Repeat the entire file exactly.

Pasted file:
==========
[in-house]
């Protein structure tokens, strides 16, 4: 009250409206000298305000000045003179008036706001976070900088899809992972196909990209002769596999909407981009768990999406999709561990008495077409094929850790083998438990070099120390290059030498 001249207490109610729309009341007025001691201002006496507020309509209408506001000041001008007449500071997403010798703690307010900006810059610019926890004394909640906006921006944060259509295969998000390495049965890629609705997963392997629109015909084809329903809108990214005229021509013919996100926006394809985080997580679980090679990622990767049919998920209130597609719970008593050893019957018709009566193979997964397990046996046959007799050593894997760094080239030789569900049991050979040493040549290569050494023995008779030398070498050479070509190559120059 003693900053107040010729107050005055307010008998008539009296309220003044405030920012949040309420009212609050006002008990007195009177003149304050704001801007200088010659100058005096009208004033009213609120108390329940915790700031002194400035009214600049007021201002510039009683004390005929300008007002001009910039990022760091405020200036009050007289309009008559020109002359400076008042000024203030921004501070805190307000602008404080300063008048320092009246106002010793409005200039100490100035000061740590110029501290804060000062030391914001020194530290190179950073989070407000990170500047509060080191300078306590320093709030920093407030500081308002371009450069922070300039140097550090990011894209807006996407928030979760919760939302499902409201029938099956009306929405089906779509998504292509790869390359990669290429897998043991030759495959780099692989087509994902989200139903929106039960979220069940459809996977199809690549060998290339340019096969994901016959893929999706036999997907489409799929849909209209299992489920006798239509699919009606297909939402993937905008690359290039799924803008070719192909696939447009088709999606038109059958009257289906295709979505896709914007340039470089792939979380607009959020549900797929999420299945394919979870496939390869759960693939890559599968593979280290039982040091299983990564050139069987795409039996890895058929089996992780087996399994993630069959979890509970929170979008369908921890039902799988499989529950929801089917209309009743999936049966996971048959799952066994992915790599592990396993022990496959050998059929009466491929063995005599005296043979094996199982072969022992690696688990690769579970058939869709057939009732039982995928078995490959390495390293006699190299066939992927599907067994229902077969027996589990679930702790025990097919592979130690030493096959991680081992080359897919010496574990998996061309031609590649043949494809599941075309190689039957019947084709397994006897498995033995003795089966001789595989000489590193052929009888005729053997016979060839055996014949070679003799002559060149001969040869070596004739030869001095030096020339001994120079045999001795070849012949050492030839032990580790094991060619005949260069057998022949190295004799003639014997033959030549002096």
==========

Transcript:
[in-house]
């Protein structure tokens, strides 16, 4: 009250409206000298305000000045003179008036706001976070900088899809992972196909990209002769596999909407981009768990999406999709561990008495077409094929850790083998438990070099120390290059030498 001249207490109610729309009341007025001691201002006496507020309509209408506001000041001008007449500071997403010798703690307010900006810059610019926890004394909640906006921006944060259509295969998000390495049965890629609705997963392997629109015909084809329903809108990214005229021509013919996100926006394809985080997580679980090679990622990767049919998920209130597609719970008593050893019957018709009566193979997964397990046996046959007799050593894997760094080239030789569900049991050979040493040549290569050494023995008779030398070498050479070509190559120059 003693900053107040010729107050005055307010008998008539009296309220003044405030920012949040309420009212609050006002008990007195009177003149304050704001801007200088010659100058005096009208004033009213609120108390329940915790700031002194400035009214600049007021201002510039009683004390005929300008007002001009910039990022760091405020200036009050007289309009008559020109002359400076008042000024203030921004501070805190307000602008404080300063008048320092009246106002010793409005200039100490100035000061740590110029501290804060000062030391914001020194530290190179950073989070407000990170500047509060080191300078306590320093709030920093407030500081308002371009450069922070300039140097550090990011894209807006996407928030979760919760939302499902409201029938099956009306929405089906779509998504292509790869390359990669290429897998043991030759495959780099692989087509994902989200139903929106039960979220069940459809996977199809690549060998290339340019096969994901016959893929999706036999997907489409799929849909209209299992489920006798239509699919009606297909939402993937905008690359290039799924803008070719192909696939447009088709999606038109059958009257289906295709979505896709914007340039470089792939979380607009959020549900797929999420299945394919979870496939390869759960693939890559599968593979280290039982040091299983990564050139069987795409039996890895058929089996992780087996399994993630069959979890509970929170979008369908921890039902799988499989529950929801089917209309009743999936049966996971048959799952066994992915790599592990396993022990496959050998059929009466491929063995005599005296043979094996199982072969022992690696688990690769579970058939869709057939009732039982995928078995490959390495390293006699190299066939992927599907067994229902077969027996589990679930702790025990097919592979130690030493096959991680081992080359897919010496574990998996061309031609590649043949494809599941075309190689039957019947084709397994006897498995033995003795089966001789595989000489590193052929009888005729053997016979060839055996014949070679003799002559060149001969040869070596004739030869001095030096020339001994120079045999001795070849012949050492030839032990580790094991060619005949260069057998022949190295004799003639014997033959030549002096």